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Beadslay Early History


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Beadslay Early History



This web page shows only a small excerpt of our Beadslay research. Another 117 words (8 lines of text) covering the years 164 and 1640 are included under the topic Early Beadslay History in all our PDF Extended History products and printed products wherever possible.

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Beadslay Early Notables (pre 1700)


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Beadslay Early Notables (pre 1700)



Another 25 words (2 lines of text) are included under the topic Early Beadslay Notables in all our PDF Extended History products and printed products wherever possible.

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The Great Migration


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The Great Migration



Thousands of English families boarded ships sailing to the New World in the hope of escaping the unrest found in England at this time. Although the search for opportunity and freedom from persecution abroad took the lives of many because of the cramped conditions and unsanitary nature of the vessels, the opportunity perceived in the growing colonies of North America beckoned. Many of the settlers who survived the journey went on to make important contributions to the transplanted cultures of their adopted countries. The Beadslay were among these contributors, for they have been located in early North American records: William Beardsley, who came to New England in 1635 with Mary his wife and three children; Alexander Beardsley, who arrived in Delaware Bay in 1683 with his wife and daughter.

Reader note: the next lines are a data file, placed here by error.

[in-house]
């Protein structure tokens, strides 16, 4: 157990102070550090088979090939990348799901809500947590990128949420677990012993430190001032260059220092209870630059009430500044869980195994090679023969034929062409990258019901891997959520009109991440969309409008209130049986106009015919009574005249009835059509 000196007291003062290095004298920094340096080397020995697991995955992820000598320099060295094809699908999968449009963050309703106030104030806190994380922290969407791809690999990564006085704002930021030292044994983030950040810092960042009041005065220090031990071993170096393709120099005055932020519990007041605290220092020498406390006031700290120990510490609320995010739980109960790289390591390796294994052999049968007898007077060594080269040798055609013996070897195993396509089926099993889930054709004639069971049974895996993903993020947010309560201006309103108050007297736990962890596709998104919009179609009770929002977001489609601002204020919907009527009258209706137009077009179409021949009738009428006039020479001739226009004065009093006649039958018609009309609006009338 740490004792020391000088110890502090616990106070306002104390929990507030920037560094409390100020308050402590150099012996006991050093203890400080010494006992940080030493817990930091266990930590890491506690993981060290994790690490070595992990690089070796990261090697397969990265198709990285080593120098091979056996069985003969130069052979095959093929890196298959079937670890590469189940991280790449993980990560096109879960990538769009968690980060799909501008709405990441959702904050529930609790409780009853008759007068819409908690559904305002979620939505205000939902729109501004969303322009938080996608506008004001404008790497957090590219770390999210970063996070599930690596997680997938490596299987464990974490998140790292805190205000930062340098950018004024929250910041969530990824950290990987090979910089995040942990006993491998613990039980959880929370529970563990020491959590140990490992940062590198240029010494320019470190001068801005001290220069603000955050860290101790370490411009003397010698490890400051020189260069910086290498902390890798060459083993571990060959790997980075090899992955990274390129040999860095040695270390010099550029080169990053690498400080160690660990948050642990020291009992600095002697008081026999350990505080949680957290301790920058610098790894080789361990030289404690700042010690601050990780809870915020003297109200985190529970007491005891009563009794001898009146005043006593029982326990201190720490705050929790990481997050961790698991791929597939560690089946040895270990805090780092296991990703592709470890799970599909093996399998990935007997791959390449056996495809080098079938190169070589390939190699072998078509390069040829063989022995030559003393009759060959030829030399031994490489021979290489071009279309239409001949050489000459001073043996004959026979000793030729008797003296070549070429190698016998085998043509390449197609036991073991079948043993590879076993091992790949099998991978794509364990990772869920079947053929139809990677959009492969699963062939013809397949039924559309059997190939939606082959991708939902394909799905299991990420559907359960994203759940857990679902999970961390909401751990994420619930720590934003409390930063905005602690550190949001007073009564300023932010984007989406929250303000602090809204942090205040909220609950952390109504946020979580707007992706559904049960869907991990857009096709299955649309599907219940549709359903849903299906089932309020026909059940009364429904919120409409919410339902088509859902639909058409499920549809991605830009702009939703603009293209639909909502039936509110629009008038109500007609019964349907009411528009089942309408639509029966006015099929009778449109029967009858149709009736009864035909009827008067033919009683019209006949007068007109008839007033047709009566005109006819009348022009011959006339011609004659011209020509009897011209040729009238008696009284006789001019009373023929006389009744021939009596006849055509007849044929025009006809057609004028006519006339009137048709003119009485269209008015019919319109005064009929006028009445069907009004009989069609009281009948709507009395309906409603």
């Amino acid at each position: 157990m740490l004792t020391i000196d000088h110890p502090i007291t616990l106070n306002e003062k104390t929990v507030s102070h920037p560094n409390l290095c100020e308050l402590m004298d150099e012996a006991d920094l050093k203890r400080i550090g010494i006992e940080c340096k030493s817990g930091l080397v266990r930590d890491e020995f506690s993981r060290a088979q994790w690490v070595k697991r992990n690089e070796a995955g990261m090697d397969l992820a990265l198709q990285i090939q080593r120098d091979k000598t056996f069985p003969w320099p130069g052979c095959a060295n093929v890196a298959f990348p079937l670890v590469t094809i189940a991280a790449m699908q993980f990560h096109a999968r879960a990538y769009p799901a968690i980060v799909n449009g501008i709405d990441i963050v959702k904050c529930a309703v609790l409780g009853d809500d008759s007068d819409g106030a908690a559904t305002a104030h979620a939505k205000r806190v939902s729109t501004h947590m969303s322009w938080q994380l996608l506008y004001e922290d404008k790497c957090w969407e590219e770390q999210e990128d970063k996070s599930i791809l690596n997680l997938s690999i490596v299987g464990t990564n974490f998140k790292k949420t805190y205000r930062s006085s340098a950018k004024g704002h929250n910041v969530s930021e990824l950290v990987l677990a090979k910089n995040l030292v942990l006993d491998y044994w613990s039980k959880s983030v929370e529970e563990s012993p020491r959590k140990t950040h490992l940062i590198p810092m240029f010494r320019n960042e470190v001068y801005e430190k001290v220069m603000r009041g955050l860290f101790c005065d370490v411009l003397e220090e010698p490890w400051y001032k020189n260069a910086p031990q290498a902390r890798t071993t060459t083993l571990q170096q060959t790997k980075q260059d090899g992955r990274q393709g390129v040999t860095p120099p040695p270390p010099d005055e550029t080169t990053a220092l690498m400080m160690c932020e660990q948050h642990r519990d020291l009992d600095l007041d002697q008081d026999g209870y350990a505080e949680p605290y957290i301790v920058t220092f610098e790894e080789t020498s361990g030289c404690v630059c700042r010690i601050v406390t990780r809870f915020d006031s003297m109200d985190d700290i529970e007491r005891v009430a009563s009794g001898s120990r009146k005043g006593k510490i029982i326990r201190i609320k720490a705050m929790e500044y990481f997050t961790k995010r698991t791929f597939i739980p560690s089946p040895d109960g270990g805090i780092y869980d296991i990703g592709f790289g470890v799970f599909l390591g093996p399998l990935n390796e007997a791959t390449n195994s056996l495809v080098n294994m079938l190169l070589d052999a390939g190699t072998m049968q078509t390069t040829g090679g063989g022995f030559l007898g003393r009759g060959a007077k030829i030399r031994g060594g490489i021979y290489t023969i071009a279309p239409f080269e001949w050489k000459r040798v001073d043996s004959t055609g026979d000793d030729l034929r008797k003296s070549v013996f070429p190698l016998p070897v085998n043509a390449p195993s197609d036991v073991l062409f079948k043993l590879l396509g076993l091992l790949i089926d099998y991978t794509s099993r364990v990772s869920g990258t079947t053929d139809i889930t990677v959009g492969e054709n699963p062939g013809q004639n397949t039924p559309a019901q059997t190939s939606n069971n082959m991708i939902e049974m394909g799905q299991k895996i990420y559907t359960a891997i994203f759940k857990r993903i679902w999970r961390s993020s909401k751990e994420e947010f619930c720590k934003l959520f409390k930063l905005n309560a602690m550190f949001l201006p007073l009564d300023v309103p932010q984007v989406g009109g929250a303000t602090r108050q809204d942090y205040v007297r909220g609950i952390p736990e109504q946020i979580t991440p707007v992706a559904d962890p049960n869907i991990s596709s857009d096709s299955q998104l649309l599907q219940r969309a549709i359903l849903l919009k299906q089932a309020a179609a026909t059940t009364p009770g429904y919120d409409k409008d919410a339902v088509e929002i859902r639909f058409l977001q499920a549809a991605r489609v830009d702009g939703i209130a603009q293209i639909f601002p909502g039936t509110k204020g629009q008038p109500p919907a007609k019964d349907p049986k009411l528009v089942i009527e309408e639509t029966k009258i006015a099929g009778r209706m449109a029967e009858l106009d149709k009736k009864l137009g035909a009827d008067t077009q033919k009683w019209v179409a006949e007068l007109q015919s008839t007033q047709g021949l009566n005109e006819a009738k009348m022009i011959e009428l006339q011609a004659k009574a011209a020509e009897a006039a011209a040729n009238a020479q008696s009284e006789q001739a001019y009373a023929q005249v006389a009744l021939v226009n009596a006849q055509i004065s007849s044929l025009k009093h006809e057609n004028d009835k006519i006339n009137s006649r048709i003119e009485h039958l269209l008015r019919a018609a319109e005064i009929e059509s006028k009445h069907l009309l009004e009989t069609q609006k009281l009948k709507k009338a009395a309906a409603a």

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Beadslay Family Crest Products


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Beadslay Family Crest Products




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See Also


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See Also




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Citations